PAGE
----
Milburn wetland deemed provincially significant
A large wetland in Haliburton County has been deemed provincially significant, protecting the biologically diverse breeding ground from development.
The Milburn Wetland Complex is comprised of some 640 hectares and includes 62 linked wetlands, which are home to a wide array of the county’s flora and fauna.
Biologist Paul Heaven oversaw the application process, performing about a month’s worth of field work during the summer of 2017.
“One of the objectives of these things is to find out where the wetlands are in the county, and how we protect them,” Heaven told the paper. As Heaven explained, the evaluation process uses a points system that looks at four criteria – hydrological, biological, social and special features.
“It’s dominated by exposed bedrock and white pine,” Heaven said of the landscape, which is largely untouched. The area, which is bisected by Milburn Road, is 20 per cent wetland. To compare, most of the rest of the county contains about 10 to 12 per cent wetland. Biologically diverse, it’s home to species such as the whip-poor-will, barn swallow, common nighthawk, little brown myotis bat, olive-sided flycatcher, the eastern hog-nose snake, smooth green snake, milk snake and five-lined among many others.
“It’s a core area for the Blanding’s turtle,” Heaven said of the threatened species found only in Ontario and part of Nova Scotia.
“We need to protect our wetlands,” Heaven said, adding that while local wetlands are in pretty healthy condition, “we don’t have good wetland mapping in the county.”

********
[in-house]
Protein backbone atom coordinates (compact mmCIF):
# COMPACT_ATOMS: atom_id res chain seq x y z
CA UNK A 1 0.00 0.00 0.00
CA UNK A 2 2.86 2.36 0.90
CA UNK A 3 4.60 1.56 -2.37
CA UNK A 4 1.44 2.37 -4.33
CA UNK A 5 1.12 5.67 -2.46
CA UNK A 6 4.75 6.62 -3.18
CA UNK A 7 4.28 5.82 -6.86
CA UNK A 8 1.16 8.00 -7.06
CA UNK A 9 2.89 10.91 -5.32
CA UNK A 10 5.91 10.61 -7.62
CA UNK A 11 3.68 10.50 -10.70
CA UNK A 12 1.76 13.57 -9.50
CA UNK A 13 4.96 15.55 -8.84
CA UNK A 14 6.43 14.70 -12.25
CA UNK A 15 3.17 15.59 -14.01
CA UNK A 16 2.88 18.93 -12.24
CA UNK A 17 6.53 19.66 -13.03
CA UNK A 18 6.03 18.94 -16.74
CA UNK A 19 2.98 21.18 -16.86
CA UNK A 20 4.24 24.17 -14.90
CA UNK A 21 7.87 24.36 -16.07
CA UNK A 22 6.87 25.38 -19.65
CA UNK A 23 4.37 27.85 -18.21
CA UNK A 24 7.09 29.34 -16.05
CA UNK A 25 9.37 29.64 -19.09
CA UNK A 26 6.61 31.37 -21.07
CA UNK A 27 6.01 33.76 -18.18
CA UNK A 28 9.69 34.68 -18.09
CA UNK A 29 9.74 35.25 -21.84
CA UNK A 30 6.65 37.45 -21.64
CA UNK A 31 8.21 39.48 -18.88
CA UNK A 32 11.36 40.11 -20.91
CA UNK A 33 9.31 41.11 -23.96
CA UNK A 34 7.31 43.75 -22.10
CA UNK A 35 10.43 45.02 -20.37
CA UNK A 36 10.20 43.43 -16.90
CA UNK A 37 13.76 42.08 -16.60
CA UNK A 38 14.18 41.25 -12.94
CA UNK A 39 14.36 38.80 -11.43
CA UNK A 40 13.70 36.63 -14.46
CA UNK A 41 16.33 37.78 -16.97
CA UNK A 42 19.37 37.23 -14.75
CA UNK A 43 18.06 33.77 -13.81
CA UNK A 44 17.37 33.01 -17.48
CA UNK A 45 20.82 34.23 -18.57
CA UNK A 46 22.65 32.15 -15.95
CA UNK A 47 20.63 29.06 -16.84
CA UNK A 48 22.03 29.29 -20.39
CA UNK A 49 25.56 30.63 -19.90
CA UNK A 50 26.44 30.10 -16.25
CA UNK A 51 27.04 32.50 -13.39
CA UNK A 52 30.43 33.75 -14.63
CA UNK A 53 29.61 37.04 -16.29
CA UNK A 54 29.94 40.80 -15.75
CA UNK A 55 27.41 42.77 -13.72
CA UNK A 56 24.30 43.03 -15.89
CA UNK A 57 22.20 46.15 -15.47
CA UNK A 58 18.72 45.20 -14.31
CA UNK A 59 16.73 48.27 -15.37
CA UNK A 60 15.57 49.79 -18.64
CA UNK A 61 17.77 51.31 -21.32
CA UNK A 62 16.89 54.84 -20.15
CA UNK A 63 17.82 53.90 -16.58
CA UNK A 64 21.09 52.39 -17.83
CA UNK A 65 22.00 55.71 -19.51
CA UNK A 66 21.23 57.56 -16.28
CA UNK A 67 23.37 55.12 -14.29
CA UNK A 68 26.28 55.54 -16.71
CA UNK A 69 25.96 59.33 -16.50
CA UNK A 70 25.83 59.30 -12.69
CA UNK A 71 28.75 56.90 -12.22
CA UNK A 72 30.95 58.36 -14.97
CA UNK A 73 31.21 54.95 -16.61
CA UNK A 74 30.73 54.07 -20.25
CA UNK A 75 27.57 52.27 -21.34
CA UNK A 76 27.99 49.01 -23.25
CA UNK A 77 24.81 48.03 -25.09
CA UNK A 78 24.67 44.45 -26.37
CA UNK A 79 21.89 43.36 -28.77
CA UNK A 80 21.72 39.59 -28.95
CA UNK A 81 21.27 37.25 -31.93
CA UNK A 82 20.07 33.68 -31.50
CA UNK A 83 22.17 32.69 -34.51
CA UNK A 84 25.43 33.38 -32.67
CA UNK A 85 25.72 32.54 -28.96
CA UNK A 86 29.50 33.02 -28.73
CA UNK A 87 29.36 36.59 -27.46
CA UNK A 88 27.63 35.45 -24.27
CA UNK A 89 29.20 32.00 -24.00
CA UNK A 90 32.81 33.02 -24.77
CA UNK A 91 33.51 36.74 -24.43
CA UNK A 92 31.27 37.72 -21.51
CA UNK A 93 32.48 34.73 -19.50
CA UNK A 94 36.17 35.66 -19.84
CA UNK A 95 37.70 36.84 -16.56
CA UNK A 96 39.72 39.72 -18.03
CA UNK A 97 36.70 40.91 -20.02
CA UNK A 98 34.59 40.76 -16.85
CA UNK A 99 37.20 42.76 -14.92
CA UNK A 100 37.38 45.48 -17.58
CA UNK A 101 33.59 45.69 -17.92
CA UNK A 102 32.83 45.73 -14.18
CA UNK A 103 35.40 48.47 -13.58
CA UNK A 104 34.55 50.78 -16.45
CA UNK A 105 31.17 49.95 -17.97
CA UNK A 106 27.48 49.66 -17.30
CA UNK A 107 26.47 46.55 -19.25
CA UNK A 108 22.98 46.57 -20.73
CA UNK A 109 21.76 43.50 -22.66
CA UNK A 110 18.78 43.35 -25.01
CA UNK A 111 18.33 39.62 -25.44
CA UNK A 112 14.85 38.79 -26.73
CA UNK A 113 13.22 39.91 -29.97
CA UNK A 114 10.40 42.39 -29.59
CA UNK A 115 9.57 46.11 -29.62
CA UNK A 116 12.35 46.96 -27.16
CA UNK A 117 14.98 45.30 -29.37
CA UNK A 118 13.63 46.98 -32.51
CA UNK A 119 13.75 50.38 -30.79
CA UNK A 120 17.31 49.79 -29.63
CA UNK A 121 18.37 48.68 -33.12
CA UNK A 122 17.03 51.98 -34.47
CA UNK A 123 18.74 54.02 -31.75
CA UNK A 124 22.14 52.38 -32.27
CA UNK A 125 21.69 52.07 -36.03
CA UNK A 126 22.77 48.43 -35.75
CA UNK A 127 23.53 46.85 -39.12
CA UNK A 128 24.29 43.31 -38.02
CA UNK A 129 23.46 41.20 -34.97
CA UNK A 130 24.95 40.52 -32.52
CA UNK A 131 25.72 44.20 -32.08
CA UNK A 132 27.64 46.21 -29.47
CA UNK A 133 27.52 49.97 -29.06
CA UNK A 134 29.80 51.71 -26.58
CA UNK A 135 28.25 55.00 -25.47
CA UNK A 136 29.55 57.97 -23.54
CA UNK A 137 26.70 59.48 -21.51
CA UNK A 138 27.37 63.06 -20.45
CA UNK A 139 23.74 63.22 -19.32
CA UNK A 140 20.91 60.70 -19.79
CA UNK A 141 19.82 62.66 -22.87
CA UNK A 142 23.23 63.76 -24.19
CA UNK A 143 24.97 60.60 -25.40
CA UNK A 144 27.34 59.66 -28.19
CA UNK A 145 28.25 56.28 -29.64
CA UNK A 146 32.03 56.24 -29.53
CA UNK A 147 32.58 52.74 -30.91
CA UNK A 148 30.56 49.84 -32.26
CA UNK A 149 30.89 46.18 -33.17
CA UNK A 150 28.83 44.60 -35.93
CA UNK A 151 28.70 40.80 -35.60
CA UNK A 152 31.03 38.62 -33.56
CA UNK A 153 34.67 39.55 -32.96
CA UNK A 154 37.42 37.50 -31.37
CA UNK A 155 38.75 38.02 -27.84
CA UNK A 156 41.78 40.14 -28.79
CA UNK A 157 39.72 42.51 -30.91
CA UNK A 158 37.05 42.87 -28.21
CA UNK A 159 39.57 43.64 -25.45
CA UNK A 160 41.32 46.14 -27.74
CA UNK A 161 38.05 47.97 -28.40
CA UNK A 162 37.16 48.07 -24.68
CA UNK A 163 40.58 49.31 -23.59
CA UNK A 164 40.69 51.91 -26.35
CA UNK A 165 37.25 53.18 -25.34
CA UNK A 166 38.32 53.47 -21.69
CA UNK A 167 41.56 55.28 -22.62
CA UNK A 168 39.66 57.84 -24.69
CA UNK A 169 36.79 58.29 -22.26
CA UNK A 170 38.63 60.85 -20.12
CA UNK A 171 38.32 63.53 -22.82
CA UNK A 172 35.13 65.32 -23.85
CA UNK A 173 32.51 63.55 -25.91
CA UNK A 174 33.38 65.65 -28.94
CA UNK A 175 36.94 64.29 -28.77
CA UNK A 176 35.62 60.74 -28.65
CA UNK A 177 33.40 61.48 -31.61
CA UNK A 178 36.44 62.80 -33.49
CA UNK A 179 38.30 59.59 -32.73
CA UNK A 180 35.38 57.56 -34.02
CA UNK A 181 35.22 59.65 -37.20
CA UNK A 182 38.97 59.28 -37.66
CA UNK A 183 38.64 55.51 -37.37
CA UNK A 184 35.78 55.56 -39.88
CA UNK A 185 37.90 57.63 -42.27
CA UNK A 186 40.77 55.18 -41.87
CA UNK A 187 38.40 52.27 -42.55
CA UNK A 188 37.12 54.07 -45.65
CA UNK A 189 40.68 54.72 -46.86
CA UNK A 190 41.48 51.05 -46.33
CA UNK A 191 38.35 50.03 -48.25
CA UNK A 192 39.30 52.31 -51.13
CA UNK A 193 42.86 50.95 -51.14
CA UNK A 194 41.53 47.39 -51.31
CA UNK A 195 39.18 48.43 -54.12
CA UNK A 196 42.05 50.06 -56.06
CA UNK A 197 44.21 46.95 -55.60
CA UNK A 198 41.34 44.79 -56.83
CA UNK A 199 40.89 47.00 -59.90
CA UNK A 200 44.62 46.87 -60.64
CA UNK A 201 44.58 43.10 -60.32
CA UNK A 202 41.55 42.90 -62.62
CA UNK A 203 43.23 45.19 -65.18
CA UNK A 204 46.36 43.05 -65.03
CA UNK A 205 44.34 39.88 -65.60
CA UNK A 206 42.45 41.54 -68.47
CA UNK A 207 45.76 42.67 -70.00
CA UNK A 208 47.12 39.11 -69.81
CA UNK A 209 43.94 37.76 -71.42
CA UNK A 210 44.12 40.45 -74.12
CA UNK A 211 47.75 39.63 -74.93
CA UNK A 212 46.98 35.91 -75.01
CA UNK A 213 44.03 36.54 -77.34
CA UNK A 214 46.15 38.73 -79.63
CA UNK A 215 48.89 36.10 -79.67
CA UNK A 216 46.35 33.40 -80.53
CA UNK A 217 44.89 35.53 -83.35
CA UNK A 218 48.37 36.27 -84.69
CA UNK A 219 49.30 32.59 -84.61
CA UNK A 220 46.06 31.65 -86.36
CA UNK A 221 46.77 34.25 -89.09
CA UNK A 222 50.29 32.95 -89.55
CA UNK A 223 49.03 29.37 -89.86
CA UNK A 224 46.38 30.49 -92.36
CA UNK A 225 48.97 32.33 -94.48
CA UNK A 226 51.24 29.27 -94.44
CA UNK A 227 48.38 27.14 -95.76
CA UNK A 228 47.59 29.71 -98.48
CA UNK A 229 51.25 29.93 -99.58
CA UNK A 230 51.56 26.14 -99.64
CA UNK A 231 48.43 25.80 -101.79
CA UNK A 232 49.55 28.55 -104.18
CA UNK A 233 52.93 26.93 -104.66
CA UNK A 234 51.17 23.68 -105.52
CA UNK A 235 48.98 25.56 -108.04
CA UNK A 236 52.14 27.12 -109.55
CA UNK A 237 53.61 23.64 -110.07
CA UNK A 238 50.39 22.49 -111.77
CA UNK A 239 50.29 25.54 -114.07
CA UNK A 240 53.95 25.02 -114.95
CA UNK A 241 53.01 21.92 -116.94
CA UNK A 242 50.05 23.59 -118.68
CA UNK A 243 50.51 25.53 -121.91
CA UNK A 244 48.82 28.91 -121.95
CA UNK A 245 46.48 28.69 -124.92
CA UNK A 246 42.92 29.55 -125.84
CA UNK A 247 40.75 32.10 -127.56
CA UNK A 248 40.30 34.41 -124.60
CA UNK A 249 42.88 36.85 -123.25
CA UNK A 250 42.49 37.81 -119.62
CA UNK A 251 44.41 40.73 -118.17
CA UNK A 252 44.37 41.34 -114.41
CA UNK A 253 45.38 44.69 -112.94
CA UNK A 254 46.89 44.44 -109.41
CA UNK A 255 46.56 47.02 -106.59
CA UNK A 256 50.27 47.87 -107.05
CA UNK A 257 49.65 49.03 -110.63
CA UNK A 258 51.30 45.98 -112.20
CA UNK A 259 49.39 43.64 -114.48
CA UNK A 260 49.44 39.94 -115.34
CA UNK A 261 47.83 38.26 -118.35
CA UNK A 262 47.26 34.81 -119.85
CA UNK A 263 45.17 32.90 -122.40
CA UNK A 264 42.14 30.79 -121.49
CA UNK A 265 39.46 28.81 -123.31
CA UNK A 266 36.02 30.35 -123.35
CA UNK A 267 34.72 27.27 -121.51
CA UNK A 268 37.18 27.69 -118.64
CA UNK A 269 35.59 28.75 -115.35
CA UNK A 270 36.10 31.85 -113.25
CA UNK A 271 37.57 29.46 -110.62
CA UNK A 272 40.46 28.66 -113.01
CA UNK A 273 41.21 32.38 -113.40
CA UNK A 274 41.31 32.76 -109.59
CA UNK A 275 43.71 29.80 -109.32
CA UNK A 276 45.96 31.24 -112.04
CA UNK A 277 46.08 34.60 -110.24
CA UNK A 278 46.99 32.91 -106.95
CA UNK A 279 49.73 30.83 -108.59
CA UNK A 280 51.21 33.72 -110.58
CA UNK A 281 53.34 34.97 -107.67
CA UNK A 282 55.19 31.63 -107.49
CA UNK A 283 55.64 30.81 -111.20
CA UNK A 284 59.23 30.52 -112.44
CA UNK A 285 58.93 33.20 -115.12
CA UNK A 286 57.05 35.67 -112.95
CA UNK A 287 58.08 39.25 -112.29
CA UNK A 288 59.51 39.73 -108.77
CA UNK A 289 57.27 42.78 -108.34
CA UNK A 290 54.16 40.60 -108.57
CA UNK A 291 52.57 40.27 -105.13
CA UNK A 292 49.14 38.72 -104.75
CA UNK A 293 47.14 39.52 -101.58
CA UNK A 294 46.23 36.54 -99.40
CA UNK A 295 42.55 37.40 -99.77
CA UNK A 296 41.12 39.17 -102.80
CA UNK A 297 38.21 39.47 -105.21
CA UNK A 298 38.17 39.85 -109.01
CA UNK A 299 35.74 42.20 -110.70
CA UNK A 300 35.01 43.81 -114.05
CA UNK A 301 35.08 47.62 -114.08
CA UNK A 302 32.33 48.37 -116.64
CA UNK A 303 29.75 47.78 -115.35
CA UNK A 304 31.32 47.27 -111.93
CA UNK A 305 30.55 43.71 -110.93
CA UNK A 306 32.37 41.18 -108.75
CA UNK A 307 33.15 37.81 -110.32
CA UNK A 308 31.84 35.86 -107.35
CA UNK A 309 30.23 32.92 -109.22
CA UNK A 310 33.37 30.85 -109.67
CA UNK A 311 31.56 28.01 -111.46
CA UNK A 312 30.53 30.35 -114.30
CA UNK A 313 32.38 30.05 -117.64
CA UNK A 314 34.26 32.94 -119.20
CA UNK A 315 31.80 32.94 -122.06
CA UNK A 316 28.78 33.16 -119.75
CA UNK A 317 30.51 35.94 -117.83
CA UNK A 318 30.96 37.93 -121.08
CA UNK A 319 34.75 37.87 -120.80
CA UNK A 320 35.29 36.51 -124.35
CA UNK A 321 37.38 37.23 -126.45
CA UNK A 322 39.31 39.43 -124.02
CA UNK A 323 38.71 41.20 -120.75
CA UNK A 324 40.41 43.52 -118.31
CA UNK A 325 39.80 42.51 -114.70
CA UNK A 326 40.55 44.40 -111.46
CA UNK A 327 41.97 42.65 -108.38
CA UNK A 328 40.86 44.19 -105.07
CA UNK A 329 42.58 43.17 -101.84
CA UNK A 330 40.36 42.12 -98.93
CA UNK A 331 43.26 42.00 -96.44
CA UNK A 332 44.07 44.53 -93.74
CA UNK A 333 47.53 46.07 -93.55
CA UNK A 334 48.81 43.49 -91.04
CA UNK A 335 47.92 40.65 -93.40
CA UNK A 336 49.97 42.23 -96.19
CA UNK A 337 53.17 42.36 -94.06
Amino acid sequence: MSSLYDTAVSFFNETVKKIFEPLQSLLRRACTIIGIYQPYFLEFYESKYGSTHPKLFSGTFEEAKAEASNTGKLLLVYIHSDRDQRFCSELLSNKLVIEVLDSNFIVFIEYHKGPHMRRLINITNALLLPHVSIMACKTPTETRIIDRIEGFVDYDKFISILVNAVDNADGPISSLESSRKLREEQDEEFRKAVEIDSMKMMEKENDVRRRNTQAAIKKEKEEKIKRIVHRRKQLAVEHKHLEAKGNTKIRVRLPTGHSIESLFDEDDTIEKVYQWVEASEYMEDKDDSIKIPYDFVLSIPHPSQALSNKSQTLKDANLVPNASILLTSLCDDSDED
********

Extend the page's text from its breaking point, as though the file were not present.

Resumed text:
Heaven said the bulk of wetland mapping that exists for Haliburton County was completed by Ducks Unlimited, back in the 1990s.
The Milburn Wetland Complex is among the largest of the county’s wetlands, and is comprised largely of Crown land. Being declared a provincially significant wetland means the area is protected from development in perpetuity, and that any development planned for within 120 metres of its boundaries is subject to an environmental assessment.
Wetlands are important not only because of the wealth of wildlife they provide habitat for, put also help protect against flooding, something that’s occurring with more frequency and severity in the county.
Full of peat and moss, sometimes as thick as 15 feet, wetlands soak up floodwaters, essentially acting as giant sponges.
“The wetlands themselves are actually designed to handle it,” Heaven said, adding that without them, runoff simply diverts directly into streams and rivers, causing flooding in communities such as Minden.
Heaven hopes to do other such projects in the county.
“We really do have to get our wetlands properly protected,” he said.